A special track of workshops, symposia, and lectures at APA's 2009 annual
meeting in May, coordinated by the National Institute on Alcohol Abuse and
Alcoholism (NIAAA), will cover topics ranging from how to manage patients with
alcohol use disorders in general practice to new treatments being
Several workshops will focus on helping all psychiatrists feel more
confident and comfortable screening and treating patients in an office setting
for heavy drinking and alcohol dependence. Topics include an overview on
pharmacotherapies, managed care issues, and practical guidelines.
General psychiatrists are not screening and treating patients for such
problems as aggressively as they should, Mark Willenbring, M.D., director of
the Division of Treatment and Recovery Research at NIAAA, told Psychiatric
News. He will chair a workshop in this track titled "Helping
Patients Who Drink Too Much: Using the NIAAA Clinician's Guide,"
scheduled for Thursday, May 21. The session is based on an interactive
training guide developed by NIAAA and posted online at<www.niaaa.nih.gov/guide>.
Heavy drinking and alcohol abuse are common comorbidities in patients with
psychiatric disorders such as bipolar disorder, depression, and anxiety
disorders, Willenbring noted. "General psychiatrists need to get into
the business of treating alcohol-related disorders," he said. Rather
than relying on referring patients to addiction psychiatrists, who are in
short supply, general psychiatrists can make a big difference by integrating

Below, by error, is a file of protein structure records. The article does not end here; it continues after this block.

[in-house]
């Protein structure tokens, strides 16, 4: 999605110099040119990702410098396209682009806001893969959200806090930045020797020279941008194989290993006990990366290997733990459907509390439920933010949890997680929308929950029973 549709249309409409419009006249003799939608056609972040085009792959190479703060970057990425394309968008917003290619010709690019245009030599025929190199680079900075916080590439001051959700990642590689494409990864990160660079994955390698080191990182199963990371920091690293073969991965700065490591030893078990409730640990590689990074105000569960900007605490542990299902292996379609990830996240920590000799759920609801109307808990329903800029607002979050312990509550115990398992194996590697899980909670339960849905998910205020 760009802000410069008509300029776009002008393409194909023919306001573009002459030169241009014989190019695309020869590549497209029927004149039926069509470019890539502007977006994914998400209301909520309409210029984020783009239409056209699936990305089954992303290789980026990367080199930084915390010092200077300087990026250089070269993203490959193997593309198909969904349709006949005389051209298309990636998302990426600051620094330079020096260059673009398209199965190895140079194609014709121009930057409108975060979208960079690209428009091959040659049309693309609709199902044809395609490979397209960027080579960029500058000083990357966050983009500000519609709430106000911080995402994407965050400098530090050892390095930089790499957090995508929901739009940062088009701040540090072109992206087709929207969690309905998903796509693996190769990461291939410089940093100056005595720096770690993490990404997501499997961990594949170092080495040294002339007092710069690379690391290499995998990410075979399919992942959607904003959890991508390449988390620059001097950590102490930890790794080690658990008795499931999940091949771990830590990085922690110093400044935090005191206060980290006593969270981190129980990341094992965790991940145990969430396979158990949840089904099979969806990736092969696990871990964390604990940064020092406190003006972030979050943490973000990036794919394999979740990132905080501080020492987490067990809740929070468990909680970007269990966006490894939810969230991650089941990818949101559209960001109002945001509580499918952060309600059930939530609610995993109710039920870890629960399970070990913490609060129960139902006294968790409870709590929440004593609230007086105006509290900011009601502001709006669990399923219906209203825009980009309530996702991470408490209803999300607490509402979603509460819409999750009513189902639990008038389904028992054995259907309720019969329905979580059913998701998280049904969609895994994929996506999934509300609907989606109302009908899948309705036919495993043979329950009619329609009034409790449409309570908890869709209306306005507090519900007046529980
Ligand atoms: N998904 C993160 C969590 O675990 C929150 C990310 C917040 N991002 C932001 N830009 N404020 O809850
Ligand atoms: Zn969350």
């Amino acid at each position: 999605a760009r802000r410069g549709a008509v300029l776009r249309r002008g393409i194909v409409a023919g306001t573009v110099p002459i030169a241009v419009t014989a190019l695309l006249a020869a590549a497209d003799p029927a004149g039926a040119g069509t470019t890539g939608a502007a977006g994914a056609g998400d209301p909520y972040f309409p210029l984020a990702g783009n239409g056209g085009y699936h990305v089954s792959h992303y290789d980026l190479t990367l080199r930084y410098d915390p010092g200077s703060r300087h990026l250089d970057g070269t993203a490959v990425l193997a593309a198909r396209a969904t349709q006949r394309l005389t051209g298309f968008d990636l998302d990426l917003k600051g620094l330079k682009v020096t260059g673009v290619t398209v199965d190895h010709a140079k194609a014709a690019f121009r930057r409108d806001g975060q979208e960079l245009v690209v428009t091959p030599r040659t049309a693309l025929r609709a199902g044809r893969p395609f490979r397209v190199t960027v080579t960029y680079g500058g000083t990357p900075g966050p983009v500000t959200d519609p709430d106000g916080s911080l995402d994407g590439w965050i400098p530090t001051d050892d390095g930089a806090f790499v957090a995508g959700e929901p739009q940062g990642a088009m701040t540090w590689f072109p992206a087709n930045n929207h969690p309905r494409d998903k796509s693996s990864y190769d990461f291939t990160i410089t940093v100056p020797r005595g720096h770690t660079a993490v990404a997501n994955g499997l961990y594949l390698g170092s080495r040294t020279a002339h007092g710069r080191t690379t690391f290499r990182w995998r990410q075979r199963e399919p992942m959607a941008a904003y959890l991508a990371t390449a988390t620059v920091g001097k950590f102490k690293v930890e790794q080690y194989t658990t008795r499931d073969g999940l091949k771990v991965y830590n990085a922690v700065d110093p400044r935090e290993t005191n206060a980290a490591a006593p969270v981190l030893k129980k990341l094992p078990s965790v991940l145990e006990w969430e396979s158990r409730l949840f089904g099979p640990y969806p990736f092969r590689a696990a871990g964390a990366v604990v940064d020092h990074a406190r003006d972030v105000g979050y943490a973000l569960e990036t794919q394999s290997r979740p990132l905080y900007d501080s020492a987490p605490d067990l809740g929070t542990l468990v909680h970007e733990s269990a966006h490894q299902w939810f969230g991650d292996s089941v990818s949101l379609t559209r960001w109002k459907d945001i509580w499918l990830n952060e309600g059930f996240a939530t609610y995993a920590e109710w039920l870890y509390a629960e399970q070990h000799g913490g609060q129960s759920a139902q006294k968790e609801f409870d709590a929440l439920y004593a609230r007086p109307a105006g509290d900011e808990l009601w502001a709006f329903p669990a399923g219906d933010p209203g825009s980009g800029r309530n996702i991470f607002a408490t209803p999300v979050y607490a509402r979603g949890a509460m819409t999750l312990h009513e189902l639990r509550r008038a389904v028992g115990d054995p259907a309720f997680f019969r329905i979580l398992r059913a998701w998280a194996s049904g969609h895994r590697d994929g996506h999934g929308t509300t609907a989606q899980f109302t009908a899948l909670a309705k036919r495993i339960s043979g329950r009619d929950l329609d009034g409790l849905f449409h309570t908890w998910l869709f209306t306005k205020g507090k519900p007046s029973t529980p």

treatment for alcohol use disorders into the overall care.
Several symposia will present the latest clinical and epidemiological
research on alcohol-related disorders, with a special focus on comorbidities
including posttraumatic stress disorder and attention-deficit/hyperactivity
Drawing from a wealth of data collected by the National Epidemiologic
Survey on Alcohol and Related Conditions (NESARC), the session"
Personality Disorders in the United States: Relationship to Early
Experiences, Occurrence, and Course of Axis I Disorders" will focus on
the influence of childhood maltreatment and personality disorders on various
psychiatric disorders including substance and alcohol use disorders. NESARC,
sponsored by NIAAA, is the largest community-based, longitudinal study to date
on the characteristics and progression of alcohol use.
Prevention of alcohol use disorders in youth continues to be a focus. The
symposium "Understanding and Addressing Adolescent Alcohol Consumption
and Alcohol Use Disorders in the Context of Overall Development" will be
held Monday, May 18.
Also, the NIAAA track will cover the latest advances in neuroscience and
genetics that are revealing the causes and mechanisms of alcohol use
disorders, addiction in general, and relapse. Scientists now know far more
about the mechanisms involved in addiction and alcohol cravings beyond the
traditional reward circuits involving dopamine. These discoveries not only
further understanding of the disorders, but also push forward the development
of new treatments.
At the annual meeting, renowned researchers will share their insights into
the neurochemical mechanisms and treatment targets gleaned from genetic and
epigenetic studies. During the symposium "Contribution of Neuroscience
to Medication Development for Alcohol Use Disorder," scheduled for
Monday, May 18, scientists will review an array of new molecules that are
under hot pursuit by researchers and pharmaceutical companies and may become
available in the near future.
"There is so much exciting development in neuroscience, genetics, and
epigenetics, which has helped us identify new targets [in the brain] for
medication development," Willenbring commented. He expressed optimism
that new drugs, probably new classes of drugs, could enter clinical practice
in the near future.
The NIAAA track "is a rich curriculum that nicely combines updates of
basic science advances and the more practical sessions people will find
immediately useful," he said.
The NIAAA track schedule will be published in a future